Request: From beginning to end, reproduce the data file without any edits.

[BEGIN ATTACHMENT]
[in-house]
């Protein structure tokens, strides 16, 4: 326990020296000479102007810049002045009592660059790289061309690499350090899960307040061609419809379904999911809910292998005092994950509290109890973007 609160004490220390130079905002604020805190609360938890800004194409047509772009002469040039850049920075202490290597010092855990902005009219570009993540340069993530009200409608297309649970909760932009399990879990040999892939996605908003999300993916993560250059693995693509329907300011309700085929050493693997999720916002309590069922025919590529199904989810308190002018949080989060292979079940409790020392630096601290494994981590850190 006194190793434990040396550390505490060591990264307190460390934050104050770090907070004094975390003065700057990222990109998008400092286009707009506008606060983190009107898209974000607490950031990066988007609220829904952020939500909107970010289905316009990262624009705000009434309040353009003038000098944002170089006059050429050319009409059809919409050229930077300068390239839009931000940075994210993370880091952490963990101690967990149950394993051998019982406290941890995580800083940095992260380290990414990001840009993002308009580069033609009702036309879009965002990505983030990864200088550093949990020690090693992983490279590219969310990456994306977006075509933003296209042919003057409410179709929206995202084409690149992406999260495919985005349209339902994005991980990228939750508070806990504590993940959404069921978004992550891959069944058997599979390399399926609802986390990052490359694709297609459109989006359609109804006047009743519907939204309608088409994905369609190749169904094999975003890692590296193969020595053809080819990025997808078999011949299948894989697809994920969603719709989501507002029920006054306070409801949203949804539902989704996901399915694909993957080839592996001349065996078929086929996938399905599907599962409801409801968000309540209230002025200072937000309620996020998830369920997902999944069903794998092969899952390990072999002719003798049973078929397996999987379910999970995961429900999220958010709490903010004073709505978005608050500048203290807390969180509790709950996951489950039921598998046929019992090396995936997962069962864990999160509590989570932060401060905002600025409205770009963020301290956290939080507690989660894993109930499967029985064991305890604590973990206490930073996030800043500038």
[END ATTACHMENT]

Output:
[in-house]
């Protein structure tokens, strides 16, 4: 326990020296000479102007810049002045009592660059790289061309690499350090899960307040061609419809379904999911809910292998005092994950509290109890973007 609160004490220390130079905002604020805190609360938890800004194409047509772009002469040039850049920075202490290597010092855990902005009219570009993540340069993530009200409608297309649970909760932009399990879990040999892939996605908003999300993916993560250059693995693509329907300011309700085929050493693997999720916002309590069922025919590529199904989810308190002018949080989060292979079940409790020392630096601290494994981590850190 006194190793434990040396550390505490060591990264307190460390934050104050770090907070004094975390003065700057990222990109998008400092286009707009506008606060983190009107898209974000607490950031990066988007609220829904952020939500909107970010289905316009990262624009705000009434309040353009003038000098944002170089006059050429050319009409059809919409050229930077300068390239839009931000940075994210993370880091952490963990101690967990149950394993051998019982406290941890995580800083940095992260380290990414990001840009993002308009580069033609009702036309879009965002990505983030990864200088550093949990020690090693992983490279590219969310990456994306977006075509933003296209042919003057409410179709929206995202084409690149992406999260495919985005349209339902994005991980990228939750508070806990504590993940959404069921978004992550891959069944058997599979390399399926609802986390990052490359694709297609459109989006359609109804006047009743519907939204309608088409994905369609190749169904094999975003890692590296193969020595053809080819990025997808078999011949299948894989697809994920969603719709989501507002029920006054306070409801949203949804539902989704996901399915694909993957080839592996001349065996078929086929996938399905599907599962409801409801968000309540209230002025200072937000309620996020998830369920997902999944069903794998092969899952390990072999002719003798049973078929397996999987379910999970995961429900999220958010709490903010004073709505978005608050500048203290807390969180509790709950996951489950039921598998046929019992090396995936997962069962864990999160509590989570932060401060905002600025409205770009963020301290956290939080507690989660894993109930499967029985064991305890604590973990206490930073996030800043500038």